Hungry for success?

At a cellular level all organisms are aiming to maintain homeostasis. A state of internal balance and harmony with their surroundings. The body exerts energy to return to this state and this is the basis for strategies of resilience and adaptability.

From a biological perspective an organism does what it can to survive – if it is too hot it will attempt to find ways to cool down, if there is threat it will move to safety, if it is hungry it will look for food. This natural process is going on all around us and the ecosystem is a web of interconnected symbiotic relationships that operate within a dynamic balance.

Of course, as humans we are also part of this ecosystem and are governed by the same biological imperatives. In addition we have evolved the capacity to add thinking, reason and imagination as an extra layer on top of this basic need for survival. 

In many ways this is a great gift and provides the foundation for art, technology and all the advancements we have seen in society. However, it can also be a curse – thinking and imagination are at the heart of anxiety, shame, stress and depression.

Our thinking brain can see threats where there aren’t any and can drive motivations that are misguided. Overthinking can be the source of our own discomfort, disturbing our sense of mental and physical homeostasis.

We know that we can be tricked by optical illusions, yet this knowledge doesn’t stop us being fooled by them.  Unfortunately, this can also be true when we look closely at what motivates us. Our own intuitions often leave us wanting or chasing the wrong things.

When we talk about being ‘hungry for success’ it refers to the search for something more than we currently have. If we are looking in the wrong places, then this hunger becomes insatiable and perpetuates a sense of dissatisfaction.

Our intuition tells us that our happiness or wellbeing will be improved once we achieve a certain status, have purchased the next latest thing, or have crafted the perfect look but all the science and research proves that this is not the case.

Sadly, we have a built a society that celebrates many of these things and locks us in a viscous cycle or craving more and more. Education, business, sport and consumerism all tell us that we will be happy once we have the next qualification, promotion, medal or shiny new toy. Add in the pressures of social media and we have a perfect recipe for fuelling greater levels of anxiety.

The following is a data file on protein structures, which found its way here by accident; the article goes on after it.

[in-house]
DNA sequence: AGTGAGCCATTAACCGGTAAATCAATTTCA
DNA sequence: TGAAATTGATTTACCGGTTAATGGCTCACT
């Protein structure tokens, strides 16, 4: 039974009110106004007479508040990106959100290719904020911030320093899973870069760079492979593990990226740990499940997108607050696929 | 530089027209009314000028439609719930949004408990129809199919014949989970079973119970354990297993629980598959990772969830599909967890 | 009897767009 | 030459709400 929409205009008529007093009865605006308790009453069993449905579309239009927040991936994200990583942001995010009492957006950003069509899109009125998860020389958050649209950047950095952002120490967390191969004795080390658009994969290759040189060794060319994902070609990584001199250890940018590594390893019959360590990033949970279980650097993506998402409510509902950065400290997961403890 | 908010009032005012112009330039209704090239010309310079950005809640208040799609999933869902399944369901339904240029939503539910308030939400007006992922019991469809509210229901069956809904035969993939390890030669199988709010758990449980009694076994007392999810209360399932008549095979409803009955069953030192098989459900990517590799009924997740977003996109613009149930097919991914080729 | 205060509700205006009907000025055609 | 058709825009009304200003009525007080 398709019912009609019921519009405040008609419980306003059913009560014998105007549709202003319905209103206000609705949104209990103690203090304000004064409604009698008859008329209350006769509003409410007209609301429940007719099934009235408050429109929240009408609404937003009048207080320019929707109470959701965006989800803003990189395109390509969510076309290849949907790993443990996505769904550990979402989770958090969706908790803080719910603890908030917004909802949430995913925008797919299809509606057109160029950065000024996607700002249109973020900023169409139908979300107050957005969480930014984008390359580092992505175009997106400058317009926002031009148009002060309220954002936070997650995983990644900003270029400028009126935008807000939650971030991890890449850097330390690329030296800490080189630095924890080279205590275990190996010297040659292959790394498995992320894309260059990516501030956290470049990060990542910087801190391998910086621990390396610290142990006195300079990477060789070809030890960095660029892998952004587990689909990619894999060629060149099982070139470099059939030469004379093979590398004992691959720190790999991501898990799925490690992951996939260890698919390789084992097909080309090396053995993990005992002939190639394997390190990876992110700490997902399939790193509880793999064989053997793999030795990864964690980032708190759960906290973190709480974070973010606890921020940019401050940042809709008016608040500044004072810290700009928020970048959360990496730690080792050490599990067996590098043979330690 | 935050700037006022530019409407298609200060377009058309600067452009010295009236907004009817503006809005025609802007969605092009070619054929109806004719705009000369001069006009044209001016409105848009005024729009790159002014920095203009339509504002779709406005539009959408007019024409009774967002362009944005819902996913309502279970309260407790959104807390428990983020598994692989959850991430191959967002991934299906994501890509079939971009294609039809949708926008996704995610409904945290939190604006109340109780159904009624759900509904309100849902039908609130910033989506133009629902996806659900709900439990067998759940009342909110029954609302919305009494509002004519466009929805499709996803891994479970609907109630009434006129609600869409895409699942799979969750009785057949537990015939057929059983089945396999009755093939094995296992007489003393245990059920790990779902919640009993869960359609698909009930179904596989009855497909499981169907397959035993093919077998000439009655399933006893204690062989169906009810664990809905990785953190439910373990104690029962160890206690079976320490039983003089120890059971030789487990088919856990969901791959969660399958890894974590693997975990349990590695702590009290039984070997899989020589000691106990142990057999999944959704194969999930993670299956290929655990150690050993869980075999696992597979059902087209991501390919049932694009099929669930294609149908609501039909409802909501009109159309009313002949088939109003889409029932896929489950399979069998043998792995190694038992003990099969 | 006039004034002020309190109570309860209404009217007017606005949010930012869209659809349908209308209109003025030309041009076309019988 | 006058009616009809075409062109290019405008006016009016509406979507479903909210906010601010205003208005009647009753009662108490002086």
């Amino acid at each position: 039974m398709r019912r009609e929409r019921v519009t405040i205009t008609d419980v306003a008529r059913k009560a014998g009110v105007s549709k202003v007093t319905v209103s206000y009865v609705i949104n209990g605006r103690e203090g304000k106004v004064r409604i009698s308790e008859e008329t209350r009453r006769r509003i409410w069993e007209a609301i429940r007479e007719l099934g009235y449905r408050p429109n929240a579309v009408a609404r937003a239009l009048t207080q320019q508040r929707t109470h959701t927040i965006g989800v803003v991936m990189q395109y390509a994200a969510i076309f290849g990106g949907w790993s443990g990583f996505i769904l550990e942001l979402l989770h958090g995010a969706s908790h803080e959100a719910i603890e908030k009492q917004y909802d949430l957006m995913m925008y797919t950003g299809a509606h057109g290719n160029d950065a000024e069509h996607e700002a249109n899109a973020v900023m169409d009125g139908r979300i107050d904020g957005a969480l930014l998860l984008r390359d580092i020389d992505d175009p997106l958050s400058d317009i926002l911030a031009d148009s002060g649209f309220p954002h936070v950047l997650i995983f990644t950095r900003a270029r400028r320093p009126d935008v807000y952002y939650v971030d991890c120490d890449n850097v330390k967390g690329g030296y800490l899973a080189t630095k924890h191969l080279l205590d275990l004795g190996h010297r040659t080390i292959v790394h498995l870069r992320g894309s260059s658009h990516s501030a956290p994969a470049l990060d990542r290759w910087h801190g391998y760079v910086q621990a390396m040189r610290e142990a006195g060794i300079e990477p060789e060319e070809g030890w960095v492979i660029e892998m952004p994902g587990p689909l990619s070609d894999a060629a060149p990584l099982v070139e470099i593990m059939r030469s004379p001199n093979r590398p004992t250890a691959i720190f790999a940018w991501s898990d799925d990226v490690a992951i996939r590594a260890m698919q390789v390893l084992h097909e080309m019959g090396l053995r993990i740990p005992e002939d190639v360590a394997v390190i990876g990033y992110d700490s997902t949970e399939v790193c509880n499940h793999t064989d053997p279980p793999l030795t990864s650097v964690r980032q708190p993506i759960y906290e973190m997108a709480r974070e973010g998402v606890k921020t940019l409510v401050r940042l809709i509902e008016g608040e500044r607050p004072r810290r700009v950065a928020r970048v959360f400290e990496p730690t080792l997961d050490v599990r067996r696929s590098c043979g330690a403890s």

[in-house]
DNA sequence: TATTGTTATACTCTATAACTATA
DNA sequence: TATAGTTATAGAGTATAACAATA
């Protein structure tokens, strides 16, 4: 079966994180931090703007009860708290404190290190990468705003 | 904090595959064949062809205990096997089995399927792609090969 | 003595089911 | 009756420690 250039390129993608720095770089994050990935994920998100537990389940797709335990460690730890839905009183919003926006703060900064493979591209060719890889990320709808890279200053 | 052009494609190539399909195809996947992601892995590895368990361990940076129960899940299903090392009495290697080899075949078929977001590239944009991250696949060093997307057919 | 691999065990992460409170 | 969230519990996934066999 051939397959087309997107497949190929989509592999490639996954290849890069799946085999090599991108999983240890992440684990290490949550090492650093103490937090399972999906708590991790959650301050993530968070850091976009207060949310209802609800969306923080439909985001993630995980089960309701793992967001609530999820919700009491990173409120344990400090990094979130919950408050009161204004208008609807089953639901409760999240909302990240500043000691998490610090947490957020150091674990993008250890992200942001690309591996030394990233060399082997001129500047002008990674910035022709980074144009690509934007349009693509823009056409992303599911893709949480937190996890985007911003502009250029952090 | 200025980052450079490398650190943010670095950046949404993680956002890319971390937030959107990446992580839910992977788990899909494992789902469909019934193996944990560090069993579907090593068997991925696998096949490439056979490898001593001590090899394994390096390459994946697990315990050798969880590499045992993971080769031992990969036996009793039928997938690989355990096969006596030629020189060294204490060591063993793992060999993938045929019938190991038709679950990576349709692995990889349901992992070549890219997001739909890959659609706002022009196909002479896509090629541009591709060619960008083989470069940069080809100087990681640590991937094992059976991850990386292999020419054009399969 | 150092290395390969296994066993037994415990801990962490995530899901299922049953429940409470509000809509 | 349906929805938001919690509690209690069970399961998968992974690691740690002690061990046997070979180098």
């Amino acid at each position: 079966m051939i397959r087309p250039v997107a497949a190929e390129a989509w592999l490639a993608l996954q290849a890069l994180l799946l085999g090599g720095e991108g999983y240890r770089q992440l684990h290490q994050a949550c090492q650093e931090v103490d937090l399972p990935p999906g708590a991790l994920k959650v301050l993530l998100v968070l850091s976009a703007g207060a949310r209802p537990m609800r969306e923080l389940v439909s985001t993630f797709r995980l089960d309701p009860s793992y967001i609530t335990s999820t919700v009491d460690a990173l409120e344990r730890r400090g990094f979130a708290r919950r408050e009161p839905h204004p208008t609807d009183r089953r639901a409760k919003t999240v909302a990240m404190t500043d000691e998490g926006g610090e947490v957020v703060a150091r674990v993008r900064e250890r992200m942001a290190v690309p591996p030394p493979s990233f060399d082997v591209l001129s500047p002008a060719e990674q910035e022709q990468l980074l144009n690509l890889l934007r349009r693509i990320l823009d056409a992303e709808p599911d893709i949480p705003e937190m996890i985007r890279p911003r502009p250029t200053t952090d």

This is nothing new, the ancient wisdoms of Buddhism and Stoicism recognised the exact same thing (minus the social media!) over 2000 years ago. 

Buddhism is based on Four Noble Truths – the first of which recognises the truth of suffering. A modern take on this might just be the recognition of the inevitability of dissatisfaction caused by craving more than we have or running away from our own fears or insecurities.

Similar to the Buddhist philosophy Stoicism also recognised the mental cost of attachment, the anxiety caused by the fear of losing what we have.

Fortunately, both these traditions made recommendations for how we break the cycle and return to a place of calm or equanimity. Buddhism encourages a greater emphasis on a compassion that can be extended to both the self and others making it more likely that we find harmony with those around us. Stoicism has many practices that cultivate gratitude for what we do have, recognising that all our possessions are just borrowed and at some point will return to nature. 

The Buddhists and Stoics both encouraged greater curiosity to look more deeply into the heart of what might be driving our behaviours. With this increased sense of awareness and associated level of acceptance there is an opportunity for greater freedom in what we chose going forward.

There is lots we can take from these ancient wisdoms into the modern world. Under threat or when anxiety is present there is danger of self-serving behaviours that create separation locking us into a zero-sum game of winners and losers. Using some of these ageless strategies provides the capacity to reduce levels of stress, finding ways to utilise the best of our human minds to work in harmony with the people and world around us, producing collective solutions and working to create shared successes. 

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